Fisker of Bellevue, Washington, dealership in October 2012 [photo by Bill D via Foursquare]Enlarge Photo
The stories abound: A car buyer walks into a dealership, educated about the electric car she wants to buy...and the salesperson tries to convince her she doesn't want that car after all.
She really wants a gasoline car, he argues.
Hundreds of cases have been reported of customers walking into a Nissan or Chevy dealer to buy a Leaf or Volt, then being aggressively steered toward a Sentra or Cruze.
Chevrolet dealershipEnlarge Photo
Doom, danger, dire predictions
A buyer will run out of charge and be left stranded at the side of the road, he hears, or that very expensive battery will have to be replaced in five years.
Then the electric demo car hasn't been recharged, so its electric range is minimal on the test drive. And so forth.
A recent discussion in a Facebook group prompted us to write, once more, about how car dealers work--and what motivates them to sell specific vehicles.
The salient point is that it takes much longer to sell a plug-in electric car, today, than it does a gasoline or diesel vehicle.
And dealers maximize their profits by exploiting the difference in information about complex financial transactions between buyers who do it once every five or six years, on average, and salespeople who sell multiple cars a day.
As we wrote two months ago in another article on dealers:
Every salesperson's mission is to close the deal, today, at maximum profit with minimum time invested. Selling a plug-in car takes three to five times as long for a dealer as does selling a gasoline car.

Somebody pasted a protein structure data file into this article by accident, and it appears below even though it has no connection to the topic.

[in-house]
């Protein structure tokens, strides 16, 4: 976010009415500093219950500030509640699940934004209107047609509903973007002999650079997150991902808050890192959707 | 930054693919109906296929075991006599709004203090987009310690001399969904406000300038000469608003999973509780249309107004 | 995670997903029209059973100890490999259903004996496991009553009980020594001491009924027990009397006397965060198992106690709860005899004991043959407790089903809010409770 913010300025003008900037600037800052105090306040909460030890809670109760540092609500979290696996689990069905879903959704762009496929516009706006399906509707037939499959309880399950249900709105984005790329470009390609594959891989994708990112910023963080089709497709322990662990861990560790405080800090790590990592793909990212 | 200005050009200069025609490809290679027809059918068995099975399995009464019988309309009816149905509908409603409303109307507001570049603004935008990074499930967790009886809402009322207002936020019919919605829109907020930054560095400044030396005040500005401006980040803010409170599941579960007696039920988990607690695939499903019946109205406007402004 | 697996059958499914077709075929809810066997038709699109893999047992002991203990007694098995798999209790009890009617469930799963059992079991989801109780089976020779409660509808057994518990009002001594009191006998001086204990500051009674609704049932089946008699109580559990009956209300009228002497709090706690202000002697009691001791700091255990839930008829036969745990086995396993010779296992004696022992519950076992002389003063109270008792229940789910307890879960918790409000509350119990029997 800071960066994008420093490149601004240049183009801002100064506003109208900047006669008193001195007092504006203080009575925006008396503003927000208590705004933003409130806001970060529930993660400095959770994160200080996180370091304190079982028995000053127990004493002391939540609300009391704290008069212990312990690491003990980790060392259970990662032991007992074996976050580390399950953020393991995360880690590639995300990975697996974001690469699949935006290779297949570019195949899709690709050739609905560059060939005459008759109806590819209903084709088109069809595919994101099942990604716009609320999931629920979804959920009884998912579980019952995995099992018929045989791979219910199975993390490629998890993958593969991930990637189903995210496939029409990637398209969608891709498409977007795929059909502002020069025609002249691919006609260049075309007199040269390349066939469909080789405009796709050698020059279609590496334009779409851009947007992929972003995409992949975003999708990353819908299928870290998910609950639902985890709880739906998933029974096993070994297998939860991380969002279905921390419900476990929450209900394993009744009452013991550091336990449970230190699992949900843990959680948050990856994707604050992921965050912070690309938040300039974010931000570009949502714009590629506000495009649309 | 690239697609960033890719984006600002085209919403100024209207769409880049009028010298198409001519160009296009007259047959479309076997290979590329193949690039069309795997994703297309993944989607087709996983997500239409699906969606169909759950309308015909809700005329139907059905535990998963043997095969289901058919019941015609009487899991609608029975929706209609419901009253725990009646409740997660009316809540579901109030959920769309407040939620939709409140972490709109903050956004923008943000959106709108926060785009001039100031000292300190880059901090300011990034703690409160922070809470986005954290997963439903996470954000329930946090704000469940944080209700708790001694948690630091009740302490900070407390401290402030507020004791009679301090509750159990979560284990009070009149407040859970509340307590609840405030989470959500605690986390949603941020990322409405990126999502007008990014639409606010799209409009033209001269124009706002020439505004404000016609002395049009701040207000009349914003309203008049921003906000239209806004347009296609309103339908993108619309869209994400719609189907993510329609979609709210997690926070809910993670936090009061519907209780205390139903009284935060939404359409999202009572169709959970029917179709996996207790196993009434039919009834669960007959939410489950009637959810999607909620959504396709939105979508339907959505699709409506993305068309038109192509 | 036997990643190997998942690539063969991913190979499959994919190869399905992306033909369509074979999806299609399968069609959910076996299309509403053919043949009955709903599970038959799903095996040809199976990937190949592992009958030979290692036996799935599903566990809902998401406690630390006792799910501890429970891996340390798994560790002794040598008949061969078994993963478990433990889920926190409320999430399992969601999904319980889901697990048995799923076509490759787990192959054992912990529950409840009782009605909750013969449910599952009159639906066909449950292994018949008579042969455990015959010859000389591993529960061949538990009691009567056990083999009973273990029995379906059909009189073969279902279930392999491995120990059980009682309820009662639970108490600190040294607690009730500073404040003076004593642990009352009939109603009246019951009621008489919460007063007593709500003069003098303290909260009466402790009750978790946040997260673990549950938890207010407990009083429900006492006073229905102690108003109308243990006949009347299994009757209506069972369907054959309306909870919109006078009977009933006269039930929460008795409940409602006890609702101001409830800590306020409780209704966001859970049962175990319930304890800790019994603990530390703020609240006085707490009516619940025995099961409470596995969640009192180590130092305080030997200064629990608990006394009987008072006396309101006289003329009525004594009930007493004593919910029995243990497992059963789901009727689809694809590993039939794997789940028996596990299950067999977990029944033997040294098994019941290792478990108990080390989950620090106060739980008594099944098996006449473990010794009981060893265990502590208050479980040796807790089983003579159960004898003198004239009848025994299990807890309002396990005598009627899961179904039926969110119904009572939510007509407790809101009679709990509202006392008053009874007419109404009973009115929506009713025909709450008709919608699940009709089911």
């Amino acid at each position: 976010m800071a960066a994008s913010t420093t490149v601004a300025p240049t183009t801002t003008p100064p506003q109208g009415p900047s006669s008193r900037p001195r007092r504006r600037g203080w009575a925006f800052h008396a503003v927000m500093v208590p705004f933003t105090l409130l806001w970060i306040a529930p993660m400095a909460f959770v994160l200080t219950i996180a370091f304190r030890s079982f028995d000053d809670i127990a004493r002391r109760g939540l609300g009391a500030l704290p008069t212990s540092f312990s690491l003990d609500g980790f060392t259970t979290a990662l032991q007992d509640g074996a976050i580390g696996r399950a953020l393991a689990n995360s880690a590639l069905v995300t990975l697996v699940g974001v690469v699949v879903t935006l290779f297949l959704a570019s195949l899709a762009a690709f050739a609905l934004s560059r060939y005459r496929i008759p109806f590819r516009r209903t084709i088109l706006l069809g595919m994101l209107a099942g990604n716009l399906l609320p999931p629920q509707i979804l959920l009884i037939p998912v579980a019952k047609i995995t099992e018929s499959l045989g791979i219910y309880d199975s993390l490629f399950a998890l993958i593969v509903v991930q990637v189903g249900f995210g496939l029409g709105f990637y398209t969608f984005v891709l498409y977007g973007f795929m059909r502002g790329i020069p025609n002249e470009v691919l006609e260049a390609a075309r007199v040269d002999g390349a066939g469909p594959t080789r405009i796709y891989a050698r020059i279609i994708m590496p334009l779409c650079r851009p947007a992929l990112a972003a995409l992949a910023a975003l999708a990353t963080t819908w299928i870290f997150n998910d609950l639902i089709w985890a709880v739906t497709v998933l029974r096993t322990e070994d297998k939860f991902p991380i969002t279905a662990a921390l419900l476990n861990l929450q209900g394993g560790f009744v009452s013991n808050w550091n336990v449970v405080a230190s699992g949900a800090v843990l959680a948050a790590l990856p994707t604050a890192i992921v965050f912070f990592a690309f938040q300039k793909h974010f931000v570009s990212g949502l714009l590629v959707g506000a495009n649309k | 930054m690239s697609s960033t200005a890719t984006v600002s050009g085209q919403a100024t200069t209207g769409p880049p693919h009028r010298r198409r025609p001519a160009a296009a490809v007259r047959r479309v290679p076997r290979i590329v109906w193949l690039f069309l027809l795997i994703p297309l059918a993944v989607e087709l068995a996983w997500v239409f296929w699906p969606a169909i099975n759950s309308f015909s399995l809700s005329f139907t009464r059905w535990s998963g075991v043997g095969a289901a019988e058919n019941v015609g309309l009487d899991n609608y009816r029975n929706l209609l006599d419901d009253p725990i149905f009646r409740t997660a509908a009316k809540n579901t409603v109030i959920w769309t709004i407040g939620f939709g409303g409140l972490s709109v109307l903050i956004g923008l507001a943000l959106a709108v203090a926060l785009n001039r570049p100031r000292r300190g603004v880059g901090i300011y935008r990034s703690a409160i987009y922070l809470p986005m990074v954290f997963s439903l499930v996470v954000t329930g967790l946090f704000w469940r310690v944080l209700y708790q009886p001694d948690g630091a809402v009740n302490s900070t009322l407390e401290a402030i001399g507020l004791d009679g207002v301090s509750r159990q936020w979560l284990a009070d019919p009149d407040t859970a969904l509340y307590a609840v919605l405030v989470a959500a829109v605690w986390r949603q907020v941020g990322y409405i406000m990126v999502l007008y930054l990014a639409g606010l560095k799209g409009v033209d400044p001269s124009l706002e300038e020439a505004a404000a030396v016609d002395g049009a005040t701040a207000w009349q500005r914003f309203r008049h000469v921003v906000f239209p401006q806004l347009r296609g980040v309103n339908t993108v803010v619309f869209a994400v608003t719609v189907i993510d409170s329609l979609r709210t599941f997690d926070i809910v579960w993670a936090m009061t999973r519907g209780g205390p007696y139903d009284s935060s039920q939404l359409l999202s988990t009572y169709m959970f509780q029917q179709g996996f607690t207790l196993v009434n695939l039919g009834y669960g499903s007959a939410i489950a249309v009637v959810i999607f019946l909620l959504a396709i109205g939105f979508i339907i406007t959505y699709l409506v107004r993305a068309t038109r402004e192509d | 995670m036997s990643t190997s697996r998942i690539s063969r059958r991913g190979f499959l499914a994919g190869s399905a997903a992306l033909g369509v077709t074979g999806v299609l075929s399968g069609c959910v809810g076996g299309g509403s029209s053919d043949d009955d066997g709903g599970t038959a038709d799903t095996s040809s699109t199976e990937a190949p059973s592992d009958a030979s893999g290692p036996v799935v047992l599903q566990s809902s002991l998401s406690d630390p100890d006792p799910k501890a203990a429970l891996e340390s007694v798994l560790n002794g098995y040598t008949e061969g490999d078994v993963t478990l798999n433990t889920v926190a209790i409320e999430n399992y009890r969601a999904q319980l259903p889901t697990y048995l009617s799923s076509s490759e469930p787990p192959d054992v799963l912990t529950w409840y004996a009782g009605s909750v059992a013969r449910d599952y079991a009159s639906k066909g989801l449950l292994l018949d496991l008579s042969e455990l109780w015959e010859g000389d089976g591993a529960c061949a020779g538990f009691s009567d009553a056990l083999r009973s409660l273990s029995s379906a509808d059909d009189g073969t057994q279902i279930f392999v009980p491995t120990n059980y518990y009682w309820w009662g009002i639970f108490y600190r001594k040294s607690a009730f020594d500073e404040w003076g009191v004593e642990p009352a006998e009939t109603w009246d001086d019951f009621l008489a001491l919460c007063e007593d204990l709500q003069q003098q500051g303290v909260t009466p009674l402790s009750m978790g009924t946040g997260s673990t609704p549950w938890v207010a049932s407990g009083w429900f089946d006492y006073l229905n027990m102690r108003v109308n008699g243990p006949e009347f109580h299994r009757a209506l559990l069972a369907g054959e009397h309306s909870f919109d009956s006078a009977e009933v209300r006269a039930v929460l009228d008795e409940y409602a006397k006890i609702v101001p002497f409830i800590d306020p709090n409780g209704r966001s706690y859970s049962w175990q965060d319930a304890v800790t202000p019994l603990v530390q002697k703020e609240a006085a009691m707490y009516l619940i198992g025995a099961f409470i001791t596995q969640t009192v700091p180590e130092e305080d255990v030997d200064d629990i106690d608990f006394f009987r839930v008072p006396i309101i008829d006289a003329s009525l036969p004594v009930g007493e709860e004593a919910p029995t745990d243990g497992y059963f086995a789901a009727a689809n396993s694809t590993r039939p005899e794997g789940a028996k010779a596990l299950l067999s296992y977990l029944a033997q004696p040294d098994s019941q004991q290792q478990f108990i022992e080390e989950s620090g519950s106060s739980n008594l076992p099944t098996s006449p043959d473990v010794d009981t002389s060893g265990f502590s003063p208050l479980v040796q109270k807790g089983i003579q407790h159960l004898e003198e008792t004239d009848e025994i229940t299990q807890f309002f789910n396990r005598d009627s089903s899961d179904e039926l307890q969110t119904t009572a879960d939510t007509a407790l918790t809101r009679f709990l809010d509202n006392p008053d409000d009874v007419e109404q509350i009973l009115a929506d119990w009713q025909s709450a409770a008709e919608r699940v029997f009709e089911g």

It requires explanation, education, training, all of the fuss and bother associated with installing a charging station in the garage if the buyer wants one, and so on.
And, today's electric-car shoppers often know as much or more about their desired plug-in model as the salesperson does. To get their questions answered, several other people may have to be brought into the process. And that takes time.
2011 Nissan Leaf at dealership after software upgrade, May 2011, photo by George Parrott
2011 Nissan Leaf at dealership after software upgrade, May 2011, photo by George ParrottEnlarge Photo
To make plug-ins equally attractive for dealership salespeople to sell, they would have to be three to five times as profitable per vehicle to sell--to offset the extra time required.
Add to that customers with complex questions about things like off-peak charging and the need to coordinate inspection and installation of a charging station.
Those and other issues--none of which apply to gasoline cars--provide the very obvious reasons why most salespeople will default to the easier sell: a gasoline car.
All salespeople are motivated by compensation. But as far as we know, not a single automaker has structured that compensation to make it equally worthwhile to sell plug-in cars.
The few dealerships that move high volumes of electric cars--we know of at least two in California--have single-purpose salespeople who specialize in nothing but plug-ins. Not every dealer will have enough plug-in buyers to justify that.
Returning to quote our earlier article one more time:
Aside from a few with strong political beliefs, most car dealers don't care one way or the other about plug-in electric cars.
They care about moving the most cars in the least time at the highest profit with the least hassle.
So until selling a plug-in electric car is as quick and easy as selling any other vehicle that nets the dealer the same profit, many dealers will avoid them, for very logical and understandable reasons.
That means that the appropriate question should be directed to makers of electric cars: What are you doing to make selling electric cars as profitable and painless for your dealers as selling gasoline or diesel vehicles?